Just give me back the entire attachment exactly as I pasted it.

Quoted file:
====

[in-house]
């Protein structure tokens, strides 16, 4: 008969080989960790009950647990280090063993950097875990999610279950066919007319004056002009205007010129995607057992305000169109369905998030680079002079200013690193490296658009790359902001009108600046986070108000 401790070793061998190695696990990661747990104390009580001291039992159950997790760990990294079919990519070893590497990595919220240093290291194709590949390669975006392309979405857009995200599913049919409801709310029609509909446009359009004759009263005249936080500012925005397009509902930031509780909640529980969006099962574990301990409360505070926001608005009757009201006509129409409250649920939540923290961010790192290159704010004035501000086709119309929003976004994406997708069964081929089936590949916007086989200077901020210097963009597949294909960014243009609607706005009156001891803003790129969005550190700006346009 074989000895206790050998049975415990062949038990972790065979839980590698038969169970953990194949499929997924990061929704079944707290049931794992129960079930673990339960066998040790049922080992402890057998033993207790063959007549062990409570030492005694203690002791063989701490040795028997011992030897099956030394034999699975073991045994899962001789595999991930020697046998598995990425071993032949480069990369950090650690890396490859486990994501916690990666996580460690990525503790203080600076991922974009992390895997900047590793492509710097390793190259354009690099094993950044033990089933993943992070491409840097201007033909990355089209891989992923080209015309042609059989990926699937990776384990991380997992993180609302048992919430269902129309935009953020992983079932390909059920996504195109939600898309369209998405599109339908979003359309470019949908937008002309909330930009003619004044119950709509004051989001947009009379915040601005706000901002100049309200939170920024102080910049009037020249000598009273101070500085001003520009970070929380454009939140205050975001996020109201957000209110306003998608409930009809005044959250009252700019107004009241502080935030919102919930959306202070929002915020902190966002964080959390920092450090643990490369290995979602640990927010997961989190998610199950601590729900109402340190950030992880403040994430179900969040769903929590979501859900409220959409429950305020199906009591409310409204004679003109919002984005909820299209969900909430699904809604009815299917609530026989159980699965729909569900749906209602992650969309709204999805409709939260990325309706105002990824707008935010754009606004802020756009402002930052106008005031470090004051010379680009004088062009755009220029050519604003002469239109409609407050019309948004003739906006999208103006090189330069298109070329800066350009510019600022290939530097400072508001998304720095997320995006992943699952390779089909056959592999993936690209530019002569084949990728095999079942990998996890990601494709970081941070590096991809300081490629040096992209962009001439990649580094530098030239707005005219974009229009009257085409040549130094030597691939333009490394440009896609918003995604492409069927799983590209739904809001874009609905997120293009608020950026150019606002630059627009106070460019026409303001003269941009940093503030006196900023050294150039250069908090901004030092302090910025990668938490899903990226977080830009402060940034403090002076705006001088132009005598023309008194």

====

[in-house]
């Protein structure tokens, strides 16, 4: 008969080989960790009950647990280090063993950097875990999610279950066919007319004056002009205007010129995607057992305000169109369905998030680079002079200013690193490296658009790359902001009108600046986070108000 401790070793061998190695696990990661747990104390009580001291039992159950997790760990990294079919990519070893590497990595919220240093290291194709590949390669975006392309979405857009995200599913049919409801709310029609509909446009359009004759009263005249936080500012925005397009509902930031509780909640529980969006099962574990301990409360505070926001608005009757009201006509129409409250649920939540923290961010790192290159704010004035501000086709119309929003976004994406997708069964081929089936590949916007086989200077901020210097963009597949294909960014243009609607706005009156001891803003790129969005550190700006346009 074989000895206790050998049975415990062949038990972790065979839980590698038969169970953990194949499929997924990061929704079944707290049931794992129960079930673990339960066998040790049922080992402890057998033993207790063959007549062990409570030492005694203690002791063989701490040795028997011992030897099956030394034999699975073991045994899962001789595999991930020697046998598995990425071993032949480069990369950090650690890396490859486990994501916690990666996580460690990525503790203080600076991922974009992390895997900047590793492509710097390793190259354009690099094993950044033990089933993943992070491409840097201007033909990355089209891989992923080209015309042609059989990926699937990776384990991380997992993180609302048992919430269902129309935009953020992983079932390909059920996504195109939600898309369209998405599109339908979003359309470019949908937008002309909330930009003619004044119950709509004051989001947009009379915040601005706000901002100049309200939170920024102080910049009037020249000598009273101070500085001003520009970070929380454009939140205050975001996020109201957000209110306003998608409930009809005044959250009252700019107004009241502080935030919102919930959306202070929002915020902190966002964080959390920092450090643990490369290995979602640990927010997961989190998610199950601590729900109402340190950030992880403040994430179900969040769903929590979501859900409220959409429950305020199906009591409310409204004679003109919002984005909820299209969900909430699904809604009815299917609530026989159980699965729909569900749906209602992650969309709204999805409709939260990325309706105002990824707008935010754009606004802020756009402002930052106008005031470090004051010379680009004088062009755009220029050519604003002469239109409609407050019309948004003739906006999208103006090189330069298109070329800066350009510019600022290939530097400072508001998304720095997320995006992943699952390779089909056959592999993936690209530019002569084949990728095999079942990998996890990601494709970081941070590096991809300081490629040096992209962009001439990649580094530098030239707005005219974009229009009257085409040549130094030597691939333009490394440009896609918003995604492409069927799983590209739904809001874009609905997120293009608020950026150019606002630059627009106070460019026409303001003269941009940093503030006196900023050294150039250069908090901004030092302090910025990668938490899903990226977080830009402060940034403090002076705006001088132009005598023309008194």